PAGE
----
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Top Rated Hiking Trails in Sacramento

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Residents in Sacramento have seemingly limitless opportunities to get outside and explore the city’s many parks and trails. Who wouldn’t want to take advantage of the pleasant weather throughout the year and easy access to spectacular outdoor areas such as the Bay Area and Lake Tahoe?

It’s no surprise that hiking in Sacramento is one of the most popular weekend activities for locals, and with the wide variety of trails and paths to choose from, it’s not difficult to see why. We put together this list of some of the best hiking trails in Sacramento to assist you in planning your next outdoor adventure.

13 Top-Rated Hiking Trails in Sacramento, CA

1. Jedediah Smith Memorial Trail (American River Parkway)

Distance from Sacramento: Runs through the city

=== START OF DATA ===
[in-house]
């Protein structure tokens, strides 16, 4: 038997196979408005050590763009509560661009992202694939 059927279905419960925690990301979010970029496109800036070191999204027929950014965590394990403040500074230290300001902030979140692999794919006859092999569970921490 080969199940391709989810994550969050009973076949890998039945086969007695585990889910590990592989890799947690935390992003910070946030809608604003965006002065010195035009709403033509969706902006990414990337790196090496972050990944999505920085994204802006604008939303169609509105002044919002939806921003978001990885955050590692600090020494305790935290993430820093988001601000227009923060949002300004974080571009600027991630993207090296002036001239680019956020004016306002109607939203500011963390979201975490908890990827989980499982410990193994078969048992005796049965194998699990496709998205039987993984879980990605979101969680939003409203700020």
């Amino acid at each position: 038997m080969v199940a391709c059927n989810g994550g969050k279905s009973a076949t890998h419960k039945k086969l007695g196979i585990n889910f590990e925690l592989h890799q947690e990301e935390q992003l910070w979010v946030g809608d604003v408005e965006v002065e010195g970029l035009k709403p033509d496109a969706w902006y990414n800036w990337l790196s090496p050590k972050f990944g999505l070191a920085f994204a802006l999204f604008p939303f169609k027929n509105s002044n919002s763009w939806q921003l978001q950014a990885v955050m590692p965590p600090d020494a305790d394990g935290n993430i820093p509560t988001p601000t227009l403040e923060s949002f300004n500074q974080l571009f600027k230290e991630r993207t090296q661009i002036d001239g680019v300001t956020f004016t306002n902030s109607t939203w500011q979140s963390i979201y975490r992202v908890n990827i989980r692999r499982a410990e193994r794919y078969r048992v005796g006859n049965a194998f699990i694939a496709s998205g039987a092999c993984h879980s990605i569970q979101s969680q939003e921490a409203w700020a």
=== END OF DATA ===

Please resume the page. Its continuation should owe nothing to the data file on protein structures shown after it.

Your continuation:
Hiking Trails Length: 28 miles total

Elevation Gain: 541 feet

The American River Parkway, which runs for nearly 20 miles along the banks of the American River between the Nimbus Dam and the Discovery Park in Sacramento, is a popular tourist destination. While the paved Jedediah Smith Memorial Trail runs the distance of the freeway and over to Beals Point, it also offers numerous access points to this protected riparian habitat, as well as the ability to walk on it.

Bicyclists, joggers, hikers, and those who use any other non-motorized mode of transportation can all benefit from the trail, which includes several dirt hiking trails that run parallel to the 32-mile Jedediah Smith Trail and allow visitors to get off the beaten path.

As an added bonus, the Beals Point terminus provides access to one of the best campgrounds in Sacramento, and adventurous campers can bike their gear from downtown Sacramento to the Beals Point Campground and spend the night there.